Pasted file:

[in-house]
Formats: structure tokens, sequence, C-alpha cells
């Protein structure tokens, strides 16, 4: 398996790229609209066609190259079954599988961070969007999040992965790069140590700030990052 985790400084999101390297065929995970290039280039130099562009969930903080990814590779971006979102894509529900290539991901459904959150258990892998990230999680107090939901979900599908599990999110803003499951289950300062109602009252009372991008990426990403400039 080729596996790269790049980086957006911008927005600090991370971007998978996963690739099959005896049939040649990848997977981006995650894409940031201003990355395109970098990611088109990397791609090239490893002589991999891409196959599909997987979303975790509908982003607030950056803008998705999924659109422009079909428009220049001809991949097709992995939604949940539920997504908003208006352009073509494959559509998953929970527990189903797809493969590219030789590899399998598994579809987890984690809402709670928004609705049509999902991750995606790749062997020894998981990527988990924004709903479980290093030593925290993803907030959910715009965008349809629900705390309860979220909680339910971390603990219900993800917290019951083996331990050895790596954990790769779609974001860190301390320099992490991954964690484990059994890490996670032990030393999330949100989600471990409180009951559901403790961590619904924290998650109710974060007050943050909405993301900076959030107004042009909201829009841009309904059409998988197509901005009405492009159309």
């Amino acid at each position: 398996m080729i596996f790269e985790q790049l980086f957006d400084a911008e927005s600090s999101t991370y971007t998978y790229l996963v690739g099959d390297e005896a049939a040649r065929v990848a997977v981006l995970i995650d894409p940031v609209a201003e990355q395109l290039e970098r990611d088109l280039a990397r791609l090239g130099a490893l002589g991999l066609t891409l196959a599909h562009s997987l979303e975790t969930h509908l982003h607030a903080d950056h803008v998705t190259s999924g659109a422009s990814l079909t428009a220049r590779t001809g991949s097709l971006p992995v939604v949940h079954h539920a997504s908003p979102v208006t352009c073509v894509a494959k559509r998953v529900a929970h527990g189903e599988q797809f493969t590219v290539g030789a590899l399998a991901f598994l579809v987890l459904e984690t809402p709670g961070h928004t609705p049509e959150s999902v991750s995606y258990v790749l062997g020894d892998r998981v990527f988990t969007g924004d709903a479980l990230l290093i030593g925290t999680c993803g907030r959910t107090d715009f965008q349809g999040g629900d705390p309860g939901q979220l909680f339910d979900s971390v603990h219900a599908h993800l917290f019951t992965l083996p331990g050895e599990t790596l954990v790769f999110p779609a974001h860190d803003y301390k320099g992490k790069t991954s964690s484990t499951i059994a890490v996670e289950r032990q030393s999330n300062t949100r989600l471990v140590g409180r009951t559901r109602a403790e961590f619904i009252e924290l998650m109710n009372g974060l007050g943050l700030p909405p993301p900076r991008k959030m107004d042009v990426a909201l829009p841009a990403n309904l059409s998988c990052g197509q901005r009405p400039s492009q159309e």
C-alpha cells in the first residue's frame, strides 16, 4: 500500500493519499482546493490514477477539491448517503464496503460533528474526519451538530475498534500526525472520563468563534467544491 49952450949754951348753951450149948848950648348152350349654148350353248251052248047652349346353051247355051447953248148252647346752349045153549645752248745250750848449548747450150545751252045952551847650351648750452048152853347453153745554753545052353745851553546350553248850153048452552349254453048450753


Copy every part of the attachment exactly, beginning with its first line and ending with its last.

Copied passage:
[in-house]
Formats: structure tokens, sequence, C-alpha cells
């Protein structure tokens, strides 16, 4: 398996790229609209066609190259079954599988961070969007999040992965790069140590700030990052 985790400084999101390297065929995970290039280039130099562009969930903080990814590779971006979102894509529900290539991901459904959150258990892998990230999680107090939901979900599908599990999110803003499951289950300062109602009252009372991008990426990403400039 080729596996790269790049980086957006911008927005600090991370971007998978996963690739099959005896049939040649990848997977981006995650894409940031201003990355395109970098990611088109990397791609090239490893002589991999891409196959599909997987979303975790509908982003607030950056803008998705999924659109422009079909428009220049001809991949097709992995939604949940539920997504908003208006352009073509494959559509998953929970527990189903797809493969590219030789590899399998598994579809987890984690809402709670928004609705049509999902991750995606790749062997020894998981990527988990924004709903479980290093030593925290993803907030959910715009965008349809629900705390309860979220909680339910971390603990219900993800917290019951083996331990050895790596954990790769779609974001860190301390320099992490991954964690484990059994890490996670032990030393999330949100989600471990409180009951559901403790961590619904924290998650109710974060007050943050909405993301900076959030107004042009909201829009841009309904059409998988197509901005009405492009159309």
């Amino acid at each position: 398996m080729i596996f790269e985790q790049l980086f957006d400084a911008e927005s600090s999101t991370y971007t998978y790229l996963v690739g099959d390297e005896a049939a040649r065929v990848a997977v981006l995970i995650d894409p940031v609209a201003e990355q395109l290039e970098r990611d088109l280039a990397r791609l090239g130099a490893l002589g991999l066609t891409l196959a599909h562009s997987l979303e975790t969930h509908l982003h607030a903080d950056h803008v998705t190259s999924g659109a422009s990814l079909t428009a220049r590779t001809g991949s097709l971006p992995v939604v949940h079954h539920a997504s908003p979102v208006t352009c073509v894509a494959k559509r998953v529900a929970h527990g189903e599988q797809f493969t590219v290539g030789a590899l399998a991901f598994l579809v987890l459904e984690t809402p709670g961070h928004t609705p049509e959150s999902v991750s995606y258990v790749l062997g020894d892998r998981v990527f988990t969007g924004d709903a479980l990230l290093i030593g925290t999680c993803g907030r959910t107090d715009f965008q349809g999040g629900d705390p309860g939901q979220l909680f339910d979900s971390v603990h219900a599908h993800l917290f019951t992965l083996p331990g050895e599990t790596l954990v790769f999110p779609a974001h860190d803003y301390k320099g992490k790069t991954s964690s484990t499951i059994a890490v996670e289950r032990q030393s999330n300062t949100r989600l471990v140590g409180r009951t559901r109602a403790e961590f619904i009252e924290l998650m109710n009372g974060l007050g943050l700030p909405p993301p900076r991008k959030m107004d042009v990426a909201l829009p841009a990403n309904l059409s998988c990052g197509q901005r009405p400039s492009q159309e």
C-alpha cells in the first residue's frame, strides 16, 4: 500500500493519499482546493490514477477539491448517503464496503460533528474526519451538530475498534500526525472520563468563534467544491 49952450949754951348753951450149948848950648348152350349654148350353248251052248047652349346353051247355051447953248148252647346752349045153549645752248745250750848449548747450150545751252045952551847650351648750452048152853347453153745554753545052353745851553546350553248850153048452552349254453048450753